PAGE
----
Would you be surprised to hear that a surging tide of books about politics is about to engulf us?
Later this month we’ll get a chance to peruse War and Decision, by Douglas Feith (HarperCollins, March 25). Mr. Feith, a neocon promoter of the Iraq War, was famously identified by Gen. Tommy Franks as “the dumbest fucking guy on the planet.” It’s unlikely that Mr. Feith will have reached the same conclusions about Iraq as Peter Galbraith, whose Unintended Consequences (Simon & Schuster, June 17) surveys the disastrous American intervention. Can a book that probes an open wound be “eagerly awaited”? This one is: Standard Operating Procedure, by Paris Review editor Philip Gourevitch and filmmaker Errol Morris (the Penguin Press, May 15), takes a long close look at Abu Ghraib.
On the home front, the emphasis is on postmortem: Veteran reporter Eric Lichtblau examines one facet of the Bush legacy in Bush’s Law: The Remaking of American Justice (Pantheon, April 1); Thomas Frank, author of What’s the Matter With Kansas? (2004), pans across the whole desolate landscape in The Wrecking Crew: Conservative Rule in Theory and Practice (Metropolitan, Aug. 5). For an utterly unbiased account, see Arianna Huffington’s Right Is Wrong: How the Lunatic Fringe Hijacked America, Shredded the Constitution and Made Us All Less Safe (Knopf, April 29).
If you’re looking for more inside skinny on our lame-duck president (complete with juicy, unattributed quotations), you’ll have to wait until July, when Simon & Schuster will publish the fourth and presumably final volume—as yet untitled—of the protean Bob Woodward’s evolving evaluation of the Decider in Chief.
Need a dose of inspiration to counteract the bleak reality of 2000-2008? Try Moyers on Democracy, by Bill Moyers (Broadway, May 6) or Know Your Power: A Message to America’s Daughters by Nancy Pelosi (Doubleday, July 29).
Or maybe what we really need is a good laugh. The very clever Jim Holt obliges with Stop Me If You’ve Heard This: A History and Philosophy of Jokes (Norton, 7/14), which promises to be both erudite and plain old funny.
FANS OF THE short story, rejoice! The season is packed with collections from masters of the art: Tobias Wolff’s Our Story Begins: New and Selected Stories (Knopf, March 25); Jhumpa Lahiri’s Unaccustomed Earth (Knopf, April 1); Cynthia Ozick’s Dictation: A Quartet (Houghton Mifflin, April 16); and—if you can wait until the end of the summer for a little of that Brokeback Mountain magic—Annie Proulx’s Fine Just the Way It Is: Wyoming Stories 3 (Scribner, Sept. 9).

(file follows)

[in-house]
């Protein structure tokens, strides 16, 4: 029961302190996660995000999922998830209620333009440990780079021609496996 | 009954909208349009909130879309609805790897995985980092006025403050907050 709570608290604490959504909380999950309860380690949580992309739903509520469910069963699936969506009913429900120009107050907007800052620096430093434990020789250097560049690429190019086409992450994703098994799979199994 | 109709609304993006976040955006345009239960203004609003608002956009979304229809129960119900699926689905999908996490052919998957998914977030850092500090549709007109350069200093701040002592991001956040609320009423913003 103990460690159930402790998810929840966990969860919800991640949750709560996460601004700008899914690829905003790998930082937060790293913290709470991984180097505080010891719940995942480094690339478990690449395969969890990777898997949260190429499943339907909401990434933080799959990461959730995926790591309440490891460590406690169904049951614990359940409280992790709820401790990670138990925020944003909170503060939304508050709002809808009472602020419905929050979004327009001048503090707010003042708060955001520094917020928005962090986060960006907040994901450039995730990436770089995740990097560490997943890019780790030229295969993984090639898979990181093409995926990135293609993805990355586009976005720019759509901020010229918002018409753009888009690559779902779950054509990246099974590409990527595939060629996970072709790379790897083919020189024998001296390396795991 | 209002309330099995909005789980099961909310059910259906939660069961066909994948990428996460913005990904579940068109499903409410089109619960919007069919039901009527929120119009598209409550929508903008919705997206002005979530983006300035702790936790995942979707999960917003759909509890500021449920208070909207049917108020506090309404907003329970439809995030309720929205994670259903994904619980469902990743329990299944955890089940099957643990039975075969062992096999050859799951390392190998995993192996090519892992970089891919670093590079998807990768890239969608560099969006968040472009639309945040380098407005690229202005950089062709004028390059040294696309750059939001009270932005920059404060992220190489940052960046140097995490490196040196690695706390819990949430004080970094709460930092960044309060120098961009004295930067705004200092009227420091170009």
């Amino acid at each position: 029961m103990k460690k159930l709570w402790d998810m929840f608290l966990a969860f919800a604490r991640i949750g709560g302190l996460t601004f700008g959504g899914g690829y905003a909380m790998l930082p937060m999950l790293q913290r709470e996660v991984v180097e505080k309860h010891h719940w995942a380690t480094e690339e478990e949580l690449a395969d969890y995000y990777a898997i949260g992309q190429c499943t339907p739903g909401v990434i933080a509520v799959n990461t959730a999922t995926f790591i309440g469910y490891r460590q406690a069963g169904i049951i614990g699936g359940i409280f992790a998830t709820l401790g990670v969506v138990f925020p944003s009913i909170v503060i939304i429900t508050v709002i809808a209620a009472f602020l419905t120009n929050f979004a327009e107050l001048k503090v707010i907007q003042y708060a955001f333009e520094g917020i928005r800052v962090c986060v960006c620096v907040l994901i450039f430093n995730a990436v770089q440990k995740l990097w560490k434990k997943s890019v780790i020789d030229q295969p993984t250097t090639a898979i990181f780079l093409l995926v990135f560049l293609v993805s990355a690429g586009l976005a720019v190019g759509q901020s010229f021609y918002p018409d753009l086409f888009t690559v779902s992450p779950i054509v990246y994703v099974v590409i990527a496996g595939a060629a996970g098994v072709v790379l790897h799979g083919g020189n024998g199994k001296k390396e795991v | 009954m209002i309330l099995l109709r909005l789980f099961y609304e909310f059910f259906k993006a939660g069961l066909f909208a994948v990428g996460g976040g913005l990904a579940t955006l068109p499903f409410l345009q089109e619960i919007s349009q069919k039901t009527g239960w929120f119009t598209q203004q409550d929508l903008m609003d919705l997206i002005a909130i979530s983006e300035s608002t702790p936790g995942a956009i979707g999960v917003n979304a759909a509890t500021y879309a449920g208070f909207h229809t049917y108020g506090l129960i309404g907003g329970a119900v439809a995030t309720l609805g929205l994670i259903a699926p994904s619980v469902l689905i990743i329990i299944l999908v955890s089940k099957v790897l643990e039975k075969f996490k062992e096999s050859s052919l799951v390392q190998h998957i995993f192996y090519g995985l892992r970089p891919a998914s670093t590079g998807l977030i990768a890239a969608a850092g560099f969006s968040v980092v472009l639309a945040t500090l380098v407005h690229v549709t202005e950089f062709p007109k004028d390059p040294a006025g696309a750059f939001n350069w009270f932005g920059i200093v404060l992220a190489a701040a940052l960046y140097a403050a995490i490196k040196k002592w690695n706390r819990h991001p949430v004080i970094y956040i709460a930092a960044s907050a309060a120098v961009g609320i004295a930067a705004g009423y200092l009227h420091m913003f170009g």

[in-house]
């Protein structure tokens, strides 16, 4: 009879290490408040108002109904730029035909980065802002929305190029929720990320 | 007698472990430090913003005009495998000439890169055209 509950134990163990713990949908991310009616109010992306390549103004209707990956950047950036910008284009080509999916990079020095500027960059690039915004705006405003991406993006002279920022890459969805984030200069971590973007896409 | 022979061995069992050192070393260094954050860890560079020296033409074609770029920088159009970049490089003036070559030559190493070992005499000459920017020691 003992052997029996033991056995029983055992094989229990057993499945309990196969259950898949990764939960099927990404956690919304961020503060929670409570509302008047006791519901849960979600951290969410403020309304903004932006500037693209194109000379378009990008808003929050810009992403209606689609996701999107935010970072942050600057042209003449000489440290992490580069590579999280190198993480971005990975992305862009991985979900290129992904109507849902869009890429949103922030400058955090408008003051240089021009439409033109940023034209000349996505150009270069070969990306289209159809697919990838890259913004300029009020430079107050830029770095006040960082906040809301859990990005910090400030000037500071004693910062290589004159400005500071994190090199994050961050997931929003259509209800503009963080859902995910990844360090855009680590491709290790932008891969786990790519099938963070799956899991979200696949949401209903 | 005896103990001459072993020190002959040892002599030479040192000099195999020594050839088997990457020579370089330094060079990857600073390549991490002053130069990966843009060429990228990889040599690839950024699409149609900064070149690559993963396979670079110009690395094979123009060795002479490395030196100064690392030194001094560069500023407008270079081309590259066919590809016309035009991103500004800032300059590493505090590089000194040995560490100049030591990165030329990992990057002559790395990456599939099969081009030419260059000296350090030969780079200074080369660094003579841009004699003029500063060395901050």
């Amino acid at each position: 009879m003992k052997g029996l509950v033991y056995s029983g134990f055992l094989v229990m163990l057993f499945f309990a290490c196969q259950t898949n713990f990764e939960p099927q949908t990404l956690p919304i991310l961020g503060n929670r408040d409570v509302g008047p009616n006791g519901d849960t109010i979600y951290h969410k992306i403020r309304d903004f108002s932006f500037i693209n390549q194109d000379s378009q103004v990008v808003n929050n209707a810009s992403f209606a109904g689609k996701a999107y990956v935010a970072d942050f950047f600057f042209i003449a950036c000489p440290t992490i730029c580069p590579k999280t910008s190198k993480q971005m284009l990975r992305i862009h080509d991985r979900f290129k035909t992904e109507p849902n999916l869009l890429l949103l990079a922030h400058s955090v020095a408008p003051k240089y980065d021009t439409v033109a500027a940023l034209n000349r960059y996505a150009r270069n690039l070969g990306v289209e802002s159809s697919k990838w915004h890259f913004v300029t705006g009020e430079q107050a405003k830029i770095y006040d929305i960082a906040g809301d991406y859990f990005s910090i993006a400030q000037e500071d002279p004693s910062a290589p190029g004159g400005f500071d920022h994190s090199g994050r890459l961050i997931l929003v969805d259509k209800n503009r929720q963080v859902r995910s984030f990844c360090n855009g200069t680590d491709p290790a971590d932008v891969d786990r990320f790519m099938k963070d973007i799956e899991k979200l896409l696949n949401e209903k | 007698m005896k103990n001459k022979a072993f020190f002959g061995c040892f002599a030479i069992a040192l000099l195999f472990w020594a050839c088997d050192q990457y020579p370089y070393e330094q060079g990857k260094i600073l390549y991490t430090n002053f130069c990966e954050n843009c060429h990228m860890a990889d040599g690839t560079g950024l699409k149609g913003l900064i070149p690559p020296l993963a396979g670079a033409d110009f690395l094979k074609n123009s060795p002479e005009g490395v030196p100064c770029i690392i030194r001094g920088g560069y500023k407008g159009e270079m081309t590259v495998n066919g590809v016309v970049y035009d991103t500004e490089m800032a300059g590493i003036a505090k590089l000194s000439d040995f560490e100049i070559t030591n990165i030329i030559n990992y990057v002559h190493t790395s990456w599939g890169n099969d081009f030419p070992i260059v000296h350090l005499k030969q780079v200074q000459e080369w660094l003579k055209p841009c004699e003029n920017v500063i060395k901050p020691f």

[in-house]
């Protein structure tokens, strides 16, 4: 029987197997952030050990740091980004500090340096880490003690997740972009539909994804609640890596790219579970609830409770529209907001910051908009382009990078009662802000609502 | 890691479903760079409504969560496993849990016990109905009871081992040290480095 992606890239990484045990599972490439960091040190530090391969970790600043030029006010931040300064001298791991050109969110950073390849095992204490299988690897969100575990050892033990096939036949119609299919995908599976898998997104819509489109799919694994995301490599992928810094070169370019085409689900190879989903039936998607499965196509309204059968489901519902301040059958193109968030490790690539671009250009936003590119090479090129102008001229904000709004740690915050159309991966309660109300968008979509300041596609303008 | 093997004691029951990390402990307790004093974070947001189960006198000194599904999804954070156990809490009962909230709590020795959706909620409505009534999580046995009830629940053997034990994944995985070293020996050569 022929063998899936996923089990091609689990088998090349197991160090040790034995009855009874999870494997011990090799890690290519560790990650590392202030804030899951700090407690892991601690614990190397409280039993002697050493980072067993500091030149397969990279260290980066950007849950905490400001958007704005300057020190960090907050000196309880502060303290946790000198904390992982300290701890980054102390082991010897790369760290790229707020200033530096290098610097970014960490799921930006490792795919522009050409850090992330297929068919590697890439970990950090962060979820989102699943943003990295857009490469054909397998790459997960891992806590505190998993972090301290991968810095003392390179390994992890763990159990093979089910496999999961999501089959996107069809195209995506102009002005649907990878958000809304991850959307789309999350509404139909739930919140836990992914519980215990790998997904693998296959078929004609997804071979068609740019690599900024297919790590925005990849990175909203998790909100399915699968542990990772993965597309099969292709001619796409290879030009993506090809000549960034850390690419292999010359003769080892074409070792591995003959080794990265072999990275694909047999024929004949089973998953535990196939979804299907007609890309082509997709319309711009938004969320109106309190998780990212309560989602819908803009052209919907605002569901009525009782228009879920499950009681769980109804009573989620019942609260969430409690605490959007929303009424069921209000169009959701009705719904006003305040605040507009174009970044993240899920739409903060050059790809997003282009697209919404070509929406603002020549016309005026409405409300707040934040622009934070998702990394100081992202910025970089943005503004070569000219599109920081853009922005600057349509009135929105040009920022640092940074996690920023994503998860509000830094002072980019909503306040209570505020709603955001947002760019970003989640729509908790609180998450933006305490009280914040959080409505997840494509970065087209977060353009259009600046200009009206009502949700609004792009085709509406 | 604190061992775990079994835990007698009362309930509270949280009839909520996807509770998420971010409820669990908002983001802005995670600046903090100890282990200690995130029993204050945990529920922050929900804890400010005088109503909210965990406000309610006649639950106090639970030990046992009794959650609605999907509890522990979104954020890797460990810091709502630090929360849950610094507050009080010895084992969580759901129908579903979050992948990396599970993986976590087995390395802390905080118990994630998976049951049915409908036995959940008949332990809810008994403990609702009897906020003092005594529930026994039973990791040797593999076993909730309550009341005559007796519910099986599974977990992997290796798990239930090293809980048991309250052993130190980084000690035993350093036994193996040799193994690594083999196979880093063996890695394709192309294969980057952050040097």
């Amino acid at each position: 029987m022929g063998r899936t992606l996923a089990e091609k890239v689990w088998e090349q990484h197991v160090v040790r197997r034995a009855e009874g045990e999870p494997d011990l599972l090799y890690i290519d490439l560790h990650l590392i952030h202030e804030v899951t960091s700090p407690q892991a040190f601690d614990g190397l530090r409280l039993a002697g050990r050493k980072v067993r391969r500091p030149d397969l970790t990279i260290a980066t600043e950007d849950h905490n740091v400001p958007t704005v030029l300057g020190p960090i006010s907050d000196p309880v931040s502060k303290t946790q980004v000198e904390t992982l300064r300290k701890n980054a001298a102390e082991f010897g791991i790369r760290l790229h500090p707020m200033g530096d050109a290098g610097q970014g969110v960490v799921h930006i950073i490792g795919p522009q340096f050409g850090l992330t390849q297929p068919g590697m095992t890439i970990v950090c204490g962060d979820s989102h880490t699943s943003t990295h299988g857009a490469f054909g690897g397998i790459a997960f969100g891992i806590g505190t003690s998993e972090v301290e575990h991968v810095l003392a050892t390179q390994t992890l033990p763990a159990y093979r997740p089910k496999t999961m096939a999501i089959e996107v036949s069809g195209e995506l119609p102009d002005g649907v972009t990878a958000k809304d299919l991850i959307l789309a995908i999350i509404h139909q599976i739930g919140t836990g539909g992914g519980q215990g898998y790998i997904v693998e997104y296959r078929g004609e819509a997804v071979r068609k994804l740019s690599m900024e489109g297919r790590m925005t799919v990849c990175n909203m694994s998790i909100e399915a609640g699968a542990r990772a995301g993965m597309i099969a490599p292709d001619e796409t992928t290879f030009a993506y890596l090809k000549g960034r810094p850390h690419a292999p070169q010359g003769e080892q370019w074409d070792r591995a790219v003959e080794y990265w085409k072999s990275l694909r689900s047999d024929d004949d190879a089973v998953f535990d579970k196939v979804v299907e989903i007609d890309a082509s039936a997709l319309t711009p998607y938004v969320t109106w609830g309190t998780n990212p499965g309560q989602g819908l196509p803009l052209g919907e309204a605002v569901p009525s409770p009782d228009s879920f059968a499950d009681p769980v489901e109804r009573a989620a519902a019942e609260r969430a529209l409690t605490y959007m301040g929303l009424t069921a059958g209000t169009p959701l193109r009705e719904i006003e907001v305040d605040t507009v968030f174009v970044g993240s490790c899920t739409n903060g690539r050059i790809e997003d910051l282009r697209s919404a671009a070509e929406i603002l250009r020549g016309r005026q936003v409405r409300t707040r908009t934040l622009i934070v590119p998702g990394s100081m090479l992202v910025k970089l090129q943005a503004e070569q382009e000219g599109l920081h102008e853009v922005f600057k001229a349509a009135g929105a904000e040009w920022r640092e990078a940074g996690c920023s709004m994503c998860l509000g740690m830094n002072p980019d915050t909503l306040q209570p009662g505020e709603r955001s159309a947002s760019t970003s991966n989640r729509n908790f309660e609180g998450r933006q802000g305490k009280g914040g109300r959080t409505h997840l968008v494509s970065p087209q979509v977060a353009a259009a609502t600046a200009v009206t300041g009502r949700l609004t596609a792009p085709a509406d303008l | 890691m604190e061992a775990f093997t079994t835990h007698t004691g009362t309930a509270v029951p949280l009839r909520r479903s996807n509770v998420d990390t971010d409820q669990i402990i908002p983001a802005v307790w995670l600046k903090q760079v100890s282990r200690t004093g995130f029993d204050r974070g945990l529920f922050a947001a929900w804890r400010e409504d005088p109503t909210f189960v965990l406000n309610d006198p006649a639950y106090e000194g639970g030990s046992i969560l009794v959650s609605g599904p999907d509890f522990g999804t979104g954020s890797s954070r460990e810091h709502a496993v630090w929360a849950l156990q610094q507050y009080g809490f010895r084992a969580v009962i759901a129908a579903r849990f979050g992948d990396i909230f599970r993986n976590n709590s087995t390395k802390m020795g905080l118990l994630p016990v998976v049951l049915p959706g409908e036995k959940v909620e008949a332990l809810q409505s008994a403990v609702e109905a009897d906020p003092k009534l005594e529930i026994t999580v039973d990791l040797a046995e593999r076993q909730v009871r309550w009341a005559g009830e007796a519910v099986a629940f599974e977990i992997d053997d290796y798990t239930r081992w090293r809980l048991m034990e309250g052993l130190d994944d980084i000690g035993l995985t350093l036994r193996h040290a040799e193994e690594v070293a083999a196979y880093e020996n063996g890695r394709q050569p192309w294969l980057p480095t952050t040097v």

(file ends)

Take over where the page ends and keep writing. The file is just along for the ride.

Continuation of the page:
Lavish advance praise has been heaped on The Hakawati, by Lebanese painter and author Rabih Alameddine (Knopf, April 22); one of the ecstatic blurbists (“pure genius”) is Aleksandar Hemon, whose own novel, The Lazarus Project (Riverhead, May 1), has also been blessed with excellent early reviews. Much hyped and destined to disappoint, Keith Gessen’s debut, All the Sad Young Literary Men (Viking, April 10), is about three struggling writers, a topic the founder of n+1 should know inside out. And guess what? One of the writers is named Keith!
Another debut: Isabel Fonseca, second wife of Martin Amis, has written Attachment (Knopf, April 29), a novel about a woman whose cozy life is disrupted by a racy love letter addressed to her husband. Meanwhile, Mr. Amis himself has collected his writings—essays and stories, too—about militant Islam in The Second Plane: September 11: Terror and Boredom (Knopf, April 1). (The verdict in Britain: “wilfully ignorant … disturbingly bigoted.”)
Two memoirs from opposite ends of the entertainment industry: The ultimate establishment insider, Barbara Walters, gives us Audition: A Memoir (Knopf, May 6); and Suze Rotolo, Bob Dylan’s hippie girlfriend, the one leaning into him on the album cover, gives us A Freewheelin’ Time: A Memoir of Greenwich Village in the Sixties (Random House, May 13).
While we’re remembering the 60’s, brace yourself for a return visit with another unpopular president mired in an unpopular war: Nixonland: The Rise of a President and the Fracturing of America, by Rick Perlstein (Scribner, May 13). Scroll back past L.B.J., and here’s J.F.K.’s right-hand man, Ted Sorensen, with his White House memoir, Counselor: A Life at the Edge of History (HarperCollins, May 6).
CAN WE RELAX now? Here are four titles about the ways in which we amuse ourselves, all of them appropriately entertaining: Death by Leisure: A Cautionary Tale, by Chris Ayres (Atlantic Monthly Press, sometime in July); Bonk: The Curious Coupling of Science and Sex, by Mary Roach (Norton, April 7); Everyday Drinking: The Distilled Kingsley Amis, by Kingsley Amis (Bloomsbury, May 13); and How Fiction Works, by the brilliant James Wood (Farrar, Straus and Giroux, July 22).
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